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Hardly a week goes by without the potential and risks of artificial intelligence (AI) hitting the headlines.
The technology has been infusing our daily lives for some time through the algorithms of our smartphone applications, but the public deployment of ChatGPT, the language model, was as much a shockwave as a collective and widespread realization of the many social concerns raised by AI.
The law has not been spared, and the attention generated by the phenomenon has highlighted a number of legal issues likely to characterize the deployment of artificial intelligence. These include violations of privacy and personal data, algorithmic biases, intellectual property infringements and the risk of misinformation, to name but a few.
There is also the issue of use in a professional context, whether in terms of the delegation of certain tasks or the reconfiguration of the labour market that we can expect. Or, again, violations of business secrets by employees who are careless in their use of generative AI systems and who would reveal their company’s contracts or other secrets. An example that springs to mind would be the use of a tool like ChatGPT to ask for answers or to create content based on people’s facts or situations that are likely to be confidential.
Just like the Wild West
As the opacity of AI intensifies with the abandonment of open-source code for ChatGPT-4 (which is restricted to subscribers), the model is continually being fed and trained by its users through the addition of massive amounts of data and iterative corrections. Against this backdrop, fears of artificial intelligence that is totally out of control – at least for end users – are growing.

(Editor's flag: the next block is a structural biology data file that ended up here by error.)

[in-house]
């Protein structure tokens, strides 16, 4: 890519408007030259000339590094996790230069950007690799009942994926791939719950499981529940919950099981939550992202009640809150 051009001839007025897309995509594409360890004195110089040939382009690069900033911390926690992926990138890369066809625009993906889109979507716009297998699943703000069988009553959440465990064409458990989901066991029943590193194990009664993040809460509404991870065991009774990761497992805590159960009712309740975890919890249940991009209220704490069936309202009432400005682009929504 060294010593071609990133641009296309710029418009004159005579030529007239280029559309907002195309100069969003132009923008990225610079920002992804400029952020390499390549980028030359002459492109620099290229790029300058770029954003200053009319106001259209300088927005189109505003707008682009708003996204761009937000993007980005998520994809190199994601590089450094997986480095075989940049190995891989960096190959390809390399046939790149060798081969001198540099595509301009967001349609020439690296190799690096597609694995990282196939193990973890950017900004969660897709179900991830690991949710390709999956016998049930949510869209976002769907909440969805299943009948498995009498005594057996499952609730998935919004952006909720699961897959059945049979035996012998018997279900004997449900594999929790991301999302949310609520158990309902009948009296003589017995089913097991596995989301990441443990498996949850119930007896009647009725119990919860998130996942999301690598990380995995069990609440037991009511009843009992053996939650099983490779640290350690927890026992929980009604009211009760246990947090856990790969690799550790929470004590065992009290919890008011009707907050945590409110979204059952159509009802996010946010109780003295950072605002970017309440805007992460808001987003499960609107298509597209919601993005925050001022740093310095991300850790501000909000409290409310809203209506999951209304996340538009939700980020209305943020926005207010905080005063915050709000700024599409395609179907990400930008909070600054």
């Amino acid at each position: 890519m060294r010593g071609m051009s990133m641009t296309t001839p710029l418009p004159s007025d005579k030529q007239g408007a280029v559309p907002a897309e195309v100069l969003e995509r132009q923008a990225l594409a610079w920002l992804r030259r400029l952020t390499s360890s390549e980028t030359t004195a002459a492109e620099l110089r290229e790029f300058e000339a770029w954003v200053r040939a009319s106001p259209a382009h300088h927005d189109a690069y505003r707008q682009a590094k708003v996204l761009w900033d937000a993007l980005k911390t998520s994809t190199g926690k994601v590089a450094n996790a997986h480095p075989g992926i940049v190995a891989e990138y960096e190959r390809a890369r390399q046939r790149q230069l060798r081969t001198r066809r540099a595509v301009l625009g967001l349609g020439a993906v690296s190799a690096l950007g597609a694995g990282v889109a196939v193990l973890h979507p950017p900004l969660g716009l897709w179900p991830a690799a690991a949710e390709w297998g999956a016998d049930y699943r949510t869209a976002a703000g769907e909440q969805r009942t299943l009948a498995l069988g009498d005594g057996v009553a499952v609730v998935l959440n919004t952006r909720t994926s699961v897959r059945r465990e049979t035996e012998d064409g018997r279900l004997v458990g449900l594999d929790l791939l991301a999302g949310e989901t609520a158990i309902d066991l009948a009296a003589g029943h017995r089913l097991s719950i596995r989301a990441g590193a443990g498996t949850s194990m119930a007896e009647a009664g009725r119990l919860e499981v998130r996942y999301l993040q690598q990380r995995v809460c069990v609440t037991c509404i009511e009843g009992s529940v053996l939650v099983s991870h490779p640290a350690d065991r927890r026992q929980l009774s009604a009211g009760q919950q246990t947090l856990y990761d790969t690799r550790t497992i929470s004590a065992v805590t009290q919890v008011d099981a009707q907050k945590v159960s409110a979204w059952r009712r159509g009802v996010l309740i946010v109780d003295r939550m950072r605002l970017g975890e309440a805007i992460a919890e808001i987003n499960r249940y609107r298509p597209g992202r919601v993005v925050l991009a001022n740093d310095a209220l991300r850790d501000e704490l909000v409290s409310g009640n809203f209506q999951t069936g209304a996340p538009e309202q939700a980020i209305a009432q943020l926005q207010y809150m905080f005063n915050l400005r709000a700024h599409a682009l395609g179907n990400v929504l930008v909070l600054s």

A hundred or so experts have called for a global pause in AI research to ensure that those involved take responsibility for their work and provide a better framework. One of the pioneers of machine learning in Canada, Geoffrey Hinton, has also resigned from Google so that he can freely express his concerns.
It has to be said that ChatGPT could be deployed all over the world without any prior control or authorization whatsoever. This is true of any application incorporating AI, to the extent that some people are talking about a technological “Wild West” to describe the current situation.
The law is too fragmented
However, AI is not exempt from the law already in force. The difficulty lies in the fact that regulating AI requires recourse to several branches of law and types of rules that fall under provincial or federal jurisdiction, which complicates its implementation or renders it ineffective.
For example, privacy can be protected in part by federal or provincial legislation on personal information. These laws govern the large amount of data AI uses to function and which may identify individuals. For example, an algorithm designed to detect high-school dropouts deployed by a Quebec school services centre was criticized by the Quebec Access to Information Commission for not complying with the (new) provisions of a law governing access to documents held by public bodies and the protection of personal information.
In the case of deep fakes, damage caused by the harmful, even malicious use of this technology includes defamation, identity theft, invasion of privacy and copyright infringement. But Canadian law offers a range of remedies for this, too. Provisions of the Criminal Code could also apply in a pornographic context, particularly child pornography. But apart from the sparse legal response, detecting deep fakes is a challenge in itself.
The law is insufficient